Renewable electricity sources use naturally occurring sources of energy to create electricity for homes, businesses and industry.
The most common form of renewable electricity is wind power, which supplies 3 percent of the United States’ electricity. As the Earth rotates, half of the planet is exposed to the sun, which warms the atmosphere during the day and cools it at night. As the atmosphere warms and cools, masses of air move around the planet. Wind turbines harness this energy by capturing the power of the wind with large blades build around a central cylinder containing magnets. As the blades and magnets spin, they create electricity.
Solar energy is another common form of renewable electricity. Solar cells use different types of silicon to capture photons from incoming sunlight and convert them to electricity. Solar power is used at multiple scales: from large facilities that produce power at a commercial scale to rooftop solar panels that power individual homes to portable solar cells that backpackers use to keep their devices charged on hikes. Other forms of solar energy use heat from the sun to warm liquid, which is then used to generate steam that runs a turbine, which generates electricity. “Passive” solar energy design takes advantage of the sun’s heat to naturally warm buildings.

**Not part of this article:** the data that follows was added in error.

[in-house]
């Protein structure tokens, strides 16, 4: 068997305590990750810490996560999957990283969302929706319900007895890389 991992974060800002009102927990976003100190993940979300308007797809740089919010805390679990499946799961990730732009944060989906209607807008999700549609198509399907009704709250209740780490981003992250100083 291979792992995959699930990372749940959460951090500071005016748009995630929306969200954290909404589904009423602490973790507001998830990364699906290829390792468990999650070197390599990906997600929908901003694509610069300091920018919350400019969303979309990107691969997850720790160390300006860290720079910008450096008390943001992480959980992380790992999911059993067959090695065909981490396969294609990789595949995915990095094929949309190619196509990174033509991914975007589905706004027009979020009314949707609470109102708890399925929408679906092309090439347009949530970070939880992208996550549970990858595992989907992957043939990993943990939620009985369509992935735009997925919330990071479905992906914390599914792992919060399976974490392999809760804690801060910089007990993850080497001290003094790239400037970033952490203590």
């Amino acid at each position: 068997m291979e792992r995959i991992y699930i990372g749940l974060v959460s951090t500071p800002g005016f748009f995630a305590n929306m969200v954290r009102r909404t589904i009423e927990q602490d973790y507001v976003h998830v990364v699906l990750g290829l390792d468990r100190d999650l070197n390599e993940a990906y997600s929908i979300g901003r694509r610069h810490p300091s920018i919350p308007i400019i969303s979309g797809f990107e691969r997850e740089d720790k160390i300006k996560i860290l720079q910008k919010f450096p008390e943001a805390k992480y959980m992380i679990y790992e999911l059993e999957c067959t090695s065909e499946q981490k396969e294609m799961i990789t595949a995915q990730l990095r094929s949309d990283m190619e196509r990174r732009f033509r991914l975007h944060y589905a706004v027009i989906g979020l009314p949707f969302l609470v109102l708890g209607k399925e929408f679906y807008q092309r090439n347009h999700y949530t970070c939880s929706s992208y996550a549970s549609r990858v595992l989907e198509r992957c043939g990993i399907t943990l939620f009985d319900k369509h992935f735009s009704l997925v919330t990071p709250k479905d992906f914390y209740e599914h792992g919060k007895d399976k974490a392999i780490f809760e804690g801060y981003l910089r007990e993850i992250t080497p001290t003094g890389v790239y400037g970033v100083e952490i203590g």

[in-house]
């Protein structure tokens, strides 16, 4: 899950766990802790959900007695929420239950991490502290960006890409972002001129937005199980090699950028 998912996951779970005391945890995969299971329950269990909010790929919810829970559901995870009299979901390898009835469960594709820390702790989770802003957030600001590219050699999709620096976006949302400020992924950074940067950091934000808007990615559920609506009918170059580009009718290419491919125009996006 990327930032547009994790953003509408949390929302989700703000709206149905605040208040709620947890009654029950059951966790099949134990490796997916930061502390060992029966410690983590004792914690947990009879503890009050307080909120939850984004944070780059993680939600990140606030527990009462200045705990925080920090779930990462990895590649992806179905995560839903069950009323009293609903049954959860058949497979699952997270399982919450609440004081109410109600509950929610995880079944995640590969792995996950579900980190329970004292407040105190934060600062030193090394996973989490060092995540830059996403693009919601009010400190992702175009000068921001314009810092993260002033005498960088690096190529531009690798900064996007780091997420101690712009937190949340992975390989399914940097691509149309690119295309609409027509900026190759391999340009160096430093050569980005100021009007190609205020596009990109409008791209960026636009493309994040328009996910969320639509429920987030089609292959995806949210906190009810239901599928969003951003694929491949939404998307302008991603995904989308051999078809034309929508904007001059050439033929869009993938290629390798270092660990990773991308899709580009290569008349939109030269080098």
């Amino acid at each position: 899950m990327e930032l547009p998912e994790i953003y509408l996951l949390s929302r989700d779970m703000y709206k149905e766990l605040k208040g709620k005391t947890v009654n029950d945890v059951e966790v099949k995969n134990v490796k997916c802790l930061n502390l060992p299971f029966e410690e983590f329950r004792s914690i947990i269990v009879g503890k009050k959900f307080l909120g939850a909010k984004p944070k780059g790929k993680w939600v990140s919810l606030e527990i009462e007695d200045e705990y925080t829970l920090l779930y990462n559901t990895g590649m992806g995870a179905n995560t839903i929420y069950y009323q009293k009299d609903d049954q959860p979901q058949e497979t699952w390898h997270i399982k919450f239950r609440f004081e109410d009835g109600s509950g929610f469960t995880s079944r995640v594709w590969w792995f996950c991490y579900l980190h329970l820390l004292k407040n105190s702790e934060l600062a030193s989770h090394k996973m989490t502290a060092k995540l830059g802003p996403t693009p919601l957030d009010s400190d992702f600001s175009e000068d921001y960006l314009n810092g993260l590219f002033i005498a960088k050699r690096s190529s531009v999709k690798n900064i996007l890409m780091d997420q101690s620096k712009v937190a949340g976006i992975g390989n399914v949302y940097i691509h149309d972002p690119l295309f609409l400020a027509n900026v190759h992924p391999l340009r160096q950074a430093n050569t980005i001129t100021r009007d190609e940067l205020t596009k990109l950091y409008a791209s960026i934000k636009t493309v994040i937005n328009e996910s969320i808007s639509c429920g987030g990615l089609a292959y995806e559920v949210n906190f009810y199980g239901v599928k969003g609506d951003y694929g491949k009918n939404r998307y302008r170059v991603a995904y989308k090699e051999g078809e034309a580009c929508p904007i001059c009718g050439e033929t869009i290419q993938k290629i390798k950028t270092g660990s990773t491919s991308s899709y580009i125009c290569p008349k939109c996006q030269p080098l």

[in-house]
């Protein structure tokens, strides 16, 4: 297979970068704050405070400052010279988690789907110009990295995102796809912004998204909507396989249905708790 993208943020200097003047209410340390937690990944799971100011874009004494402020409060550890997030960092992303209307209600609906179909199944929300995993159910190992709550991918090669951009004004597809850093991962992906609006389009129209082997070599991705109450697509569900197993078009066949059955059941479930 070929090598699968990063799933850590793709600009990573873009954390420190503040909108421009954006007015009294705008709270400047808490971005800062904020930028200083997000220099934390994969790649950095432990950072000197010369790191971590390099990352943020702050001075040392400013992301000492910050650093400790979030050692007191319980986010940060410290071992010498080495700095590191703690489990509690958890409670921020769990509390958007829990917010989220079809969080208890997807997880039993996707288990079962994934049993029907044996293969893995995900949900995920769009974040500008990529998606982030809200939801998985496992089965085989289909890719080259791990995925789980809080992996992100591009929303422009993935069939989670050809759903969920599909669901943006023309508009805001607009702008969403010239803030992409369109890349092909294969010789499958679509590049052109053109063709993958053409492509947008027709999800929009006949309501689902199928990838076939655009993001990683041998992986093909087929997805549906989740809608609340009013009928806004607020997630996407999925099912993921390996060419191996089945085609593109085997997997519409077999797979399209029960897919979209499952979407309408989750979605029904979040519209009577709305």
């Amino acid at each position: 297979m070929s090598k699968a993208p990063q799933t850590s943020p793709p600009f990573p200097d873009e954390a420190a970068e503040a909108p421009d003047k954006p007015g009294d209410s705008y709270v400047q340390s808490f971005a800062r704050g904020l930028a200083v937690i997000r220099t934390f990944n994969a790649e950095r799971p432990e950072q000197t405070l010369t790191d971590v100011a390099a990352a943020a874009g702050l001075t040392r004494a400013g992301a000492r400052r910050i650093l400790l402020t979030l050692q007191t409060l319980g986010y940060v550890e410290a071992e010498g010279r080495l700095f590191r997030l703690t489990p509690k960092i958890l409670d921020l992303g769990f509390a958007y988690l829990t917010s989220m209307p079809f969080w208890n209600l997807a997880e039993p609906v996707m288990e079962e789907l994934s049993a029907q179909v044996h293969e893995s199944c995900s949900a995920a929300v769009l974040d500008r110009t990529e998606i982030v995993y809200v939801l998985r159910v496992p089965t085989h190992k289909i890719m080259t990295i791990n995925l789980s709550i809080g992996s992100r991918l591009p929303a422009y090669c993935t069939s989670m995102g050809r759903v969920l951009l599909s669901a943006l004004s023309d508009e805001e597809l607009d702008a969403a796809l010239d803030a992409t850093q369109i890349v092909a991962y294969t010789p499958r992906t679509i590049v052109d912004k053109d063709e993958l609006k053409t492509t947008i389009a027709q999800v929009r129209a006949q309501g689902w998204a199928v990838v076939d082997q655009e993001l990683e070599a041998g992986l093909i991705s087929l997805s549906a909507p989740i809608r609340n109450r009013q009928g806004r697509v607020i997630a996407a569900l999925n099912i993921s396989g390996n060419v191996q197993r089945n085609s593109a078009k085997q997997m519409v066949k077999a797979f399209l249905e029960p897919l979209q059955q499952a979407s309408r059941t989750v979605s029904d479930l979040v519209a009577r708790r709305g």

Geothermal energy uses the stored energy beneath the Earth’s surface to generate heat and electricity. Under the Earth’s crust sit a layer of liquid hot magma. Areas where that magma sits close to the surface can be most easily tapped for geothermal energy. In some areas, liquid water comes into regular contact with the magma, creating steam. That steam can be harnessed to run turbines that generate electricity. Other geothermal plants pump water into the magma to generate steam for the turbines.
Other geothermal systems take advantage of the fact that ground temperatures just below the surface are relatively stable. They use underground pipes to keep buildings’ temperatures relatively steady.
Hydropower uses energy from falling water to generate electricity. Although hydro power is clean, it is not always considered renewable because the number of places where water falls rapidly enough to generate electricity is limited. Areas with high concentrations of hydropower are typically mountainous.
Nuclear power does not generate many of the emissions associated with coal-fired electricity or natural gas, but is also not considered renewable because it relies on limited supplies of uranium for fuel.
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